Air conditioning units are closed systems. This means that once you hook in your system, charge the refrigerant and switch the unit on, there should be no need for more refrigerant. The units, however, are not perfect and sometimes develop refrigerant leaks. The leaks are evidenced by skyrocketing electric bills, a unit that runs longer than usual or never reaches its set thermostat reading, and air vents that blow slightly cooled or warm air.
The first step AC repair technicians in Seminole take for the correction of this problem is locating the leak. Most property owners opt to simply re-fill the refrigerant, but this is generally only a band-aid solution.
A leak detection test enables the repair technician to locate the cause of the leak and repair it, thus sealing the refrigerant in the AC unit. Here are some of the detection tests used for AC refrigerant leaks.
This is the cheapest detection test used for refrigerant leaks. There are two electronic detector types. The corona-suppression detector uses electric currents. A drop in the electric current in the device signifies a gas leak. A heated diode detector, on the other hand, breaks the refrigerant molecules into positive and negative atoms using heat. The positive atoms will then bind to the negatively charged detector wire, thus signifying a gas leak. Electronic gas detectors, however, only test elements it can touch so they might not detect leaks in hard-to-reach areas like evaporator coils.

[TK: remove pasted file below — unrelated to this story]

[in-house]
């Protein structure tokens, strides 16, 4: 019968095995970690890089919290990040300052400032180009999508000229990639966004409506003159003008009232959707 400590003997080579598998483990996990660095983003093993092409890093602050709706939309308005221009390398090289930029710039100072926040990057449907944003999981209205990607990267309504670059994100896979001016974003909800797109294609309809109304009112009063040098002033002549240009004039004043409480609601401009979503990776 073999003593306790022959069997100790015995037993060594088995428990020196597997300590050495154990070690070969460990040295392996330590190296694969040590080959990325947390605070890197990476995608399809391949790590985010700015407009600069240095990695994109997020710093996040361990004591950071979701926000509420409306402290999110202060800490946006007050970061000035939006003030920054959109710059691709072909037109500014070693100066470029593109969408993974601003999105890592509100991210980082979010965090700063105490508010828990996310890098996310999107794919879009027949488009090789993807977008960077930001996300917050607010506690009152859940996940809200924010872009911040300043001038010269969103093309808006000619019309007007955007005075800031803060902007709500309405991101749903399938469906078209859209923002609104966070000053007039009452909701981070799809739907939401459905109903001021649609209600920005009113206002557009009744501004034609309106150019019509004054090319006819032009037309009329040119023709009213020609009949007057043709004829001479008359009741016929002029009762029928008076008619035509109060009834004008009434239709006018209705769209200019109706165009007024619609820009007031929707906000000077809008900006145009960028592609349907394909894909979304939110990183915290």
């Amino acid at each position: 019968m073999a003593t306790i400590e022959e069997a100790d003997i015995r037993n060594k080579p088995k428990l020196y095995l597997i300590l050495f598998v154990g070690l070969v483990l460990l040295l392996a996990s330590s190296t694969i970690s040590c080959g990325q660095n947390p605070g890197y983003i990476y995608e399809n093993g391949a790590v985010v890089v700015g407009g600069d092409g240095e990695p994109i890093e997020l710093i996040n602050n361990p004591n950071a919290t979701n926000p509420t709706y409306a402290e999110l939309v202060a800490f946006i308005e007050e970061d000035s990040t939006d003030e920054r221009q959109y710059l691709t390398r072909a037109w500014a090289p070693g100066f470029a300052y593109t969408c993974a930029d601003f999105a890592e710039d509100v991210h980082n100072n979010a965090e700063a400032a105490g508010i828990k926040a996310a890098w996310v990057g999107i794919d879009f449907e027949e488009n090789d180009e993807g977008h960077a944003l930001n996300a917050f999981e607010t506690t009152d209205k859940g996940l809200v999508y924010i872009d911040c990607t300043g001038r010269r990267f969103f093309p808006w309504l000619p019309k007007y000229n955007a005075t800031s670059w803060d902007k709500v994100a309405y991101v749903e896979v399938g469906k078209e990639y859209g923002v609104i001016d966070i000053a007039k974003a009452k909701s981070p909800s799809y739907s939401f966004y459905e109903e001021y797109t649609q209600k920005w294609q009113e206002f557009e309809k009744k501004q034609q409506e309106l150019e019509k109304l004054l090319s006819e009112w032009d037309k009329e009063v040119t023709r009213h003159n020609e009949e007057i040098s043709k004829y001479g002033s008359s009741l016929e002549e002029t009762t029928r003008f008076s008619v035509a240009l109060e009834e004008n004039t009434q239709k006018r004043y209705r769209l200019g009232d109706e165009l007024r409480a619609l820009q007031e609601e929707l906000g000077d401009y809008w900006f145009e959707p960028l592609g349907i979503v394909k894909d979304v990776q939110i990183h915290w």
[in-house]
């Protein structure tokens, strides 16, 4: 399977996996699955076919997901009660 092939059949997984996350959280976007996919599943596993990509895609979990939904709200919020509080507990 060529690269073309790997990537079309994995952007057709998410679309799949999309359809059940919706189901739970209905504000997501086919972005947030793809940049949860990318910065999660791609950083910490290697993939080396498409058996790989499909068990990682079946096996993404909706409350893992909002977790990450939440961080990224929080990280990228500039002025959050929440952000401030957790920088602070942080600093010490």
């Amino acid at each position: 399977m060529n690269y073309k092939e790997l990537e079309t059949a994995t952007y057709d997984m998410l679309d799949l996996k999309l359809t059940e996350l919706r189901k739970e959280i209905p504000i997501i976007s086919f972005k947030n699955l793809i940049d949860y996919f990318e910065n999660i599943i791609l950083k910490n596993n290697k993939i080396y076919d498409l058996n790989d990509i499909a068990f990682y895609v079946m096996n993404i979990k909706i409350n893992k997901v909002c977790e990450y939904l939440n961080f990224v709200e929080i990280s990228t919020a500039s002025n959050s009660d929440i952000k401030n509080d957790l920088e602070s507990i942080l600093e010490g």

This is sometimes called a fluorescent detection test. It involves the injection of a fluorescent dye in the refrigerant. After some time, UV light is used to assess where the dye has seeped out of the AC’s lines. This way, the location of your refrigerant leak is found. Dye testing is expensive but can detect even the smallest and hardest-to-locate refrigerant leaks.
Nitrogen Detection and Bubbling
This is the most common refrigerant detection test. Compressed nitrogen is pumped into your AC refrigerant’s lines and enables the technician to hear any escape of the air from the lines. The detection kit also comes with a pressure gauge to pick out pressure changes, which signify a leak. Bubbling is an extra step where a soap solution is added to the lines and bubbles in case of a leak.
Halide Torch Detection
This test is used for AC units that have chlorine in their refrigerant. The halide torch’s flame turns green if it comes into contact with chlorine atoms. This test is not used in places where there is gasoline due to the risk of fires. The refrigerant-halide combustion also produces dangerous chemicals.
Refrigerant lines, evaporator and condenser coils are the typical locations for AC refrigerant leaks. The above tests are vital to not only pinpoint the precise location of the leak but also get the ideal way to fix it. Patching can fix small leaks in areas that are easy to access. But for massive leaks and those located in hard-to-reach places, replacement of your AC’s lines is the ideal solution.